Every month, the Premium Bond draw from NS&I comes around. The August Premium Bond draw results are just out. It’s a mix of playing the lottery with a protected initial investment, hence why millions of Britons have them. Although the safety of having the funds stored away in bonds is one selling point, a lot of investors use the premium bond draw for income. But with the chances of actually getting a meaningful amount from the bonds being slim, many should be looking to generate passive income from stocks instead.
The main way investors get income from a stock is via a dividend. Firms pay out dividends, usually as a result of the profits earned from a trading period. Special dividends can also be paid during the year, if there are available funds from the sale of an asset or other cash injections.
In order to warrant switching from Premium Bonds to stocks, we need to have certainty of income. This has become harder over the past few months given that many firms are cutting back on dividends to boost their cash levels. After all, the Covid-19 pandemic has hit most sectors to some degree. So I’d be making sure that I bought stocks that are still paying out dividends. Good examples I’ve seen recently are M&G and Legal & General.
Go high but not too high
Obviously you’ll be wanting to make your money work as hard as possible for you. Yet, just picking the stock that has the highest dividend yield in the FTSE 100 or 250 is not always the smartest move. Over the past 12 months, Evraz frequently was in the top five highest yields at well over 10%. Yet the share price halved during this period, and concerns over the sustainability of dividend payments has rightly been flagged by some.
The August Premium Bond draw may earn me £0, but at the same time it isn’t going to lose my initial investment. So in order to reduce the risk of losing on your capital versus Premium Bonds, look for a dividend yield that is high, but sensible at the same time. Anything in double-digits at the moment would make me cautious about buying into the stock.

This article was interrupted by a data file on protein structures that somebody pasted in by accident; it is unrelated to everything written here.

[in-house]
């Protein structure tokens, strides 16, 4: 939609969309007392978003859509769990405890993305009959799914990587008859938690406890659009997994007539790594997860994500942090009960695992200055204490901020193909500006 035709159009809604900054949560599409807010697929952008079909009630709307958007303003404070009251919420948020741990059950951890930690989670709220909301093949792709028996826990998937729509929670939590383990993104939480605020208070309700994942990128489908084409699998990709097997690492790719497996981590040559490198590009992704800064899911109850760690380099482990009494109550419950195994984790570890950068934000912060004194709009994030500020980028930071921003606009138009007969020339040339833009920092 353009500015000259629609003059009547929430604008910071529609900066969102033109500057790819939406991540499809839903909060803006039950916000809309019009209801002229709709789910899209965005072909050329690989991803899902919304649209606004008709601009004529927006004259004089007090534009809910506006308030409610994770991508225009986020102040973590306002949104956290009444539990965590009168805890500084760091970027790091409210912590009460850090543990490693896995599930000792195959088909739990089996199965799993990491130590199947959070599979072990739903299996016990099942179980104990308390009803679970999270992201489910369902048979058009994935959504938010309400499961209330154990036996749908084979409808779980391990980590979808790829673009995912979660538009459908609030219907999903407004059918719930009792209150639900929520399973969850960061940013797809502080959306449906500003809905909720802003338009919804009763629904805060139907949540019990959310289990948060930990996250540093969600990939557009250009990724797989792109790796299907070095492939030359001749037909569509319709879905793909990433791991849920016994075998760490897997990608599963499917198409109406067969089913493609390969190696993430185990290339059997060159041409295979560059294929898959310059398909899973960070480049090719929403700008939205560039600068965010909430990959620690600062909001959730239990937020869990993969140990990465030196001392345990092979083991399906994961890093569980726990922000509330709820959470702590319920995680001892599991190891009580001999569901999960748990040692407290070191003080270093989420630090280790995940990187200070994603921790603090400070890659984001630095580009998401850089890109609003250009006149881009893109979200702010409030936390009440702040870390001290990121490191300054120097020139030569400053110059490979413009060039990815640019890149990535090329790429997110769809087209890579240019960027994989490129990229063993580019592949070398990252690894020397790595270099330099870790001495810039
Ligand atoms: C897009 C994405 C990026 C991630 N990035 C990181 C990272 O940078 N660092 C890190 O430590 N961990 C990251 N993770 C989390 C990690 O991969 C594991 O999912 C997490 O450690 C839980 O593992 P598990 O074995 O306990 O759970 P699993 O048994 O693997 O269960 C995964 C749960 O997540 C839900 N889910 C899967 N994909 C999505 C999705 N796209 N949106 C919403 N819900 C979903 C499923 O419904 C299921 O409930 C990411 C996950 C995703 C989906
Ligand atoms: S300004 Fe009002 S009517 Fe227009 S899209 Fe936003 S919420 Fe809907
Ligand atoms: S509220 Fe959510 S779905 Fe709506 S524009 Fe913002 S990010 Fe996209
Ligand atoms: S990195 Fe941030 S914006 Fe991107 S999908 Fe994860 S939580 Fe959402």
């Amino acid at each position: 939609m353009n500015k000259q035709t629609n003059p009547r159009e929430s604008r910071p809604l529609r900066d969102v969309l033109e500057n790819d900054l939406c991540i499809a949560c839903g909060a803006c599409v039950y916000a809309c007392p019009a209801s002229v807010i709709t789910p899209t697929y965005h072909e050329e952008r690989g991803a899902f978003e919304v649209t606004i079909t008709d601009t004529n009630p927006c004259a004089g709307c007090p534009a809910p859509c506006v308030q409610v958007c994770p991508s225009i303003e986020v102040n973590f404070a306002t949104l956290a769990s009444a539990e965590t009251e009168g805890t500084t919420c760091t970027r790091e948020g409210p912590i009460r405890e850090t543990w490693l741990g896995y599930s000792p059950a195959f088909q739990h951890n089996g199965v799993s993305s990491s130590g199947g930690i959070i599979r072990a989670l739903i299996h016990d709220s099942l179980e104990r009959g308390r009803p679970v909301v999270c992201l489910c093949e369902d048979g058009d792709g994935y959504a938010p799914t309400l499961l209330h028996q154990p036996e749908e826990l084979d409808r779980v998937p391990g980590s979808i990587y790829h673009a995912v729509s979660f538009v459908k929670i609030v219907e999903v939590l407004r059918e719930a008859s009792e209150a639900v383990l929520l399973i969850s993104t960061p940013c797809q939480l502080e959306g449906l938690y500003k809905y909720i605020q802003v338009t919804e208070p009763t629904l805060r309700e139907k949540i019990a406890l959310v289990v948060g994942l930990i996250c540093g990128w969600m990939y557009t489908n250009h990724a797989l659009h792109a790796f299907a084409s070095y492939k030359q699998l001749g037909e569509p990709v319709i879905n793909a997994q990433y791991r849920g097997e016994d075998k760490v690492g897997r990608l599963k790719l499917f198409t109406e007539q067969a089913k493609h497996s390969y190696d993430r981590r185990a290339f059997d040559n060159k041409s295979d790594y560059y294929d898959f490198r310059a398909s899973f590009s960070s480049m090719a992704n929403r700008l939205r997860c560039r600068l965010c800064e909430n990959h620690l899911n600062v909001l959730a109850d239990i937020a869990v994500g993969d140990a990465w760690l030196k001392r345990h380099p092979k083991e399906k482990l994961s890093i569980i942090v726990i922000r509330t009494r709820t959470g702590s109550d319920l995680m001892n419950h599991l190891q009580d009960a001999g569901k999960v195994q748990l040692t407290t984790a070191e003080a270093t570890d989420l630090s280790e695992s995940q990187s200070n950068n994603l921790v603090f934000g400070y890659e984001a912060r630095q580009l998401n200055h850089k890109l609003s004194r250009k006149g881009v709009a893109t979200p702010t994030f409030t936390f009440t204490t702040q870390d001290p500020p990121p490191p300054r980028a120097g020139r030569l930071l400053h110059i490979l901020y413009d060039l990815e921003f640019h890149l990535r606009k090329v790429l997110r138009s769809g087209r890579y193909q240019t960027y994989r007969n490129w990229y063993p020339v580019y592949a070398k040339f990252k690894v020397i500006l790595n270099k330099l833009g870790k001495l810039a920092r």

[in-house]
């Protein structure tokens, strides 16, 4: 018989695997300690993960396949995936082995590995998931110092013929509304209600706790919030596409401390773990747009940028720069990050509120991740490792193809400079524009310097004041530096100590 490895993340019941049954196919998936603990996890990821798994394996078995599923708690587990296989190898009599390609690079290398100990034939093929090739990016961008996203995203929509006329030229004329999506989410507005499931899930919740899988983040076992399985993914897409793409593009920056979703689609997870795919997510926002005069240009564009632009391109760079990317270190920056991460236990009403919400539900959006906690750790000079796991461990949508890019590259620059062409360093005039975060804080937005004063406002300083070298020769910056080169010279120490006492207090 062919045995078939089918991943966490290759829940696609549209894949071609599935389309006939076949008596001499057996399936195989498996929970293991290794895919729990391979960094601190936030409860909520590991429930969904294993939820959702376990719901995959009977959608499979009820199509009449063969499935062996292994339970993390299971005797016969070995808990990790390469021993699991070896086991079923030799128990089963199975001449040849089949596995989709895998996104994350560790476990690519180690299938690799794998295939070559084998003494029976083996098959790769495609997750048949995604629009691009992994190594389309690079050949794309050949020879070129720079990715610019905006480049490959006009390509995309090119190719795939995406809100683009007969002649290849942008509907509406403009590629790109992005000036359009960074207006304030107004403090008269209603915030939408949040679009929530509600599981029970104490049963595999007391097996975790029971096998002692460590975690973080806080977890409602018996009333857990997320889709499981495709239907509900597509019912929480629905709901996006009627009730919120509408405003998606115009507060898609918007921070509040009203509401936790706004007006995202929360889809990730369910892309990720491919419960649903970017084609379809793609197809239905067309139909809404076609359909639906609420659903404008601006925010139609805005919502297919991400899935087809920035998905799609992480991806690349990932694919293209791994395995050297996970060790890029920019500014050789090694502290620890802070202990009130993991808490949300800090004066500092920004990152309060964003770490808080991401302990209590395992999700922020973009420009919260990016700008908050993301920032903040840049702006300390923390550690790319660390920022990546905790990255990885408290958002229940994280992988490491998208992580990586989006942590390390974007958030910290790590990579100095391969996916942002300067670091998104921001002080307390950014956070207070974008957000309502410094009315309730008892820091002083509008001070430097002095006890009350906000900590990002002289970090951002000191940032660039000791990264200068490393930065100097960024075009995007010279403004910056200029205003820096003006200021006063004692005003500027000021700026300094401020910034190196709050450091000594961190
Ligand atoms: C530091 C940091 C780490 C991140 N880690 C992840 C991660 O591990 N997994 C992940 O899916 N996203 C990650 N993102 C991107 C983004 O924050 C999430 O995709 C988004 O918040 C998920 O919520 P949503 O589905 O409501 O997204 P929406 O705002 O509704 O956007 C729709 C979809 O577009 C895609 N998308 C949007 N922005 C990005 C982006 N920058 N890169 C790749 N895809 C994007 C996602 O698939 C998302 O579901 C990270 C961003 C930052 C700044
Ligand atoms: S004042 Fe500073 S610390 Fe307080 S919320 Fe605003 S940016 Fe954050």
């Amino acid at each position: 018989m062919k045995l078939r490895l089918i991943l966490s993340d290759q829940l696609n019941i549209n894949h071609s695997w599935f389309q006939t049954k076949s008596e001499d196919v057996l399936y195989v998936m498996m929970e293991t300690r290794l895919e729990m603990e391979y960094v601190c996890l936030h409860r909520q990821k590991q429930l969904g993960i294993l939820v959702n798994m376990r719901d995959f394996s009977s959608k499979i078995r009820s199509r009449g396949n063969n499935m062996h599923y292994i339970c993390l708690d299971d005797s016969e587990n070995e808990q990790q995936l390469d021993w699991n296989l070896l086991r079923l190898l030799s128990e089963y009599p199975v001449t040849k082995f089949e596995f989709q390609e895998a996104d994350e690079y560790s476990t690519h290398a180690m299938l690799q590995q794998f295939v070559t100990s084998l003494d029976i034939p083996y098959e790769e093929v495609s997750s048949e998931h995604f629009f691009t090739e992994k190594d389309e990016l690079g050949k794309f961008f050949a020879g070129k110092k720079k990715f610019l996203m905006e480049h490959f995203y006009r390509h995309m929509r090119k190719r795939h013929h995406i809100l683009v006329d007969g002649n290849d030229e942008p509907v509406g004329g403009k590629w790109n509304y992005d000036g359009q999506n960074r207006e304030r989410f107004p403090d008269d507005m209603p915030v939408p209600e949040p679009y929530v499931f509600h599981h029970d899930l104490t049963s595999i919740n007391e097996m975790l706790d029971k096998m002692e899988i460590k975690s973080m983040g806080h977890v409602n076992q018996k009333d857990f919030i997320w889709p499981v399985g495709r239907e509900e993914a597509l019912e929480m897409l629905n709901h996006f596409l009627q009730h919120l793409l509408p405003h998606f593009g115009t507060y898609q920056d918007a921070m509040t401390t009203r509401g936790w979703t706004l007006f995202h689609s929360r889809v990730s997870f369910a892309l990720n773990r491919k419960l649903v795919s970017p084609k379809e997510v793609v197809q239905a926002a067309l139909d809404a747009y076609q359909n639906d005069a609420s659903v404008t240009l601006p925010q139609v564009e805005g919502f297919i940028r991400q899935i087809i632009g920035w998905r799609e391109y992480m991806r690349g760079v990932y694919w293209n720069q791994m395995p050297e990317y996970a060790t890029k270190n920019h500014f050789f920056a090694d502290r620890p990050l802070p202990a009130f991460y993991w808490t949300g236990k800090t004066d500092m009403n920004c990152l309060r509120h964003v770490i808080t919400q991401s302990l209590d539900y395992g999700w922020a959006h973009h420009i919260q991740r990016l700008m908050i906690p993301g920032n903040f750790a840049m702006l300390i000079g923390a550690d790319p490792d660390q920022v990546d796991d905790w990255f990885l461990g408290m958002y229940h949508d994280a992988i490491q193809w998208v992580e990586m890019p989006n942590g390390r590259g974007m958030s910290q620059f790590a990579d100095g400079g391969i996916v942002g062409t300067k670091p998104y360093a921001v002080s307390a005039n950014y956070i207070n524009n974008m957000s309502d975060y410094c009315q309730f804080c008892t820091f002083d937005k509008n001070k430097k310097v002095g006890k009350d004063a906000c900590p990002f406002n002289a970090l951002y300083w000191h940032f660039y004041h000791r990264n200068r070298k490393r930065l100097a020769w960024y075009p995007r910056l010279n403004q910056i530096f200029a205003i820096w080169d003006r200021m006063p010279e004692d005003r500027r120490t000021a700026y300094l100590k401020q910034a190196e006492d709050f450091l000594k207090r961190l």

We all need to diversify our investments but having a chunk of your investment portfolio just in Premium Bonds isn’t that diversified. You aim to get some kind of income (with the average return being around 1.4%) but it’s all from the same source. With stocks, you can split up your investment into various different dividend-paying firms that are independent of each other (with the FTSE 100 average dividend-yield being 3.73%).
Even though your investment amount is the same as you would put into Premium Bonds, it’s more diversified. Having half a dozen firms in your portfolio that pay out dividends allows you to pick up more consistent income. Even if one firm stops paying out income due to Covid-19, your overall income stream shouldn’t be impacted too much.
One point I will stress is that dividend income from stocks doesn’t have the upside potential of making £1 million in one go. Yet only two people out of 21 million from the August Premium Bond draw got that kind of return. So really it makes sense to play the averages, and pick up passive income via stocks.
jonathansmith1 has no position in any of the shares mentioned. The Motley Fool UK has no position in any of the shares mentioned. Views expressed on the companies mentioned in this article are those of the writer and therefore may differ from the official recommendations we make in our subscription services such as Share Advisor, Hidden Winners and Pro. Here at The Motley Fool we believe that considering a diverse range of insights makes us better investors.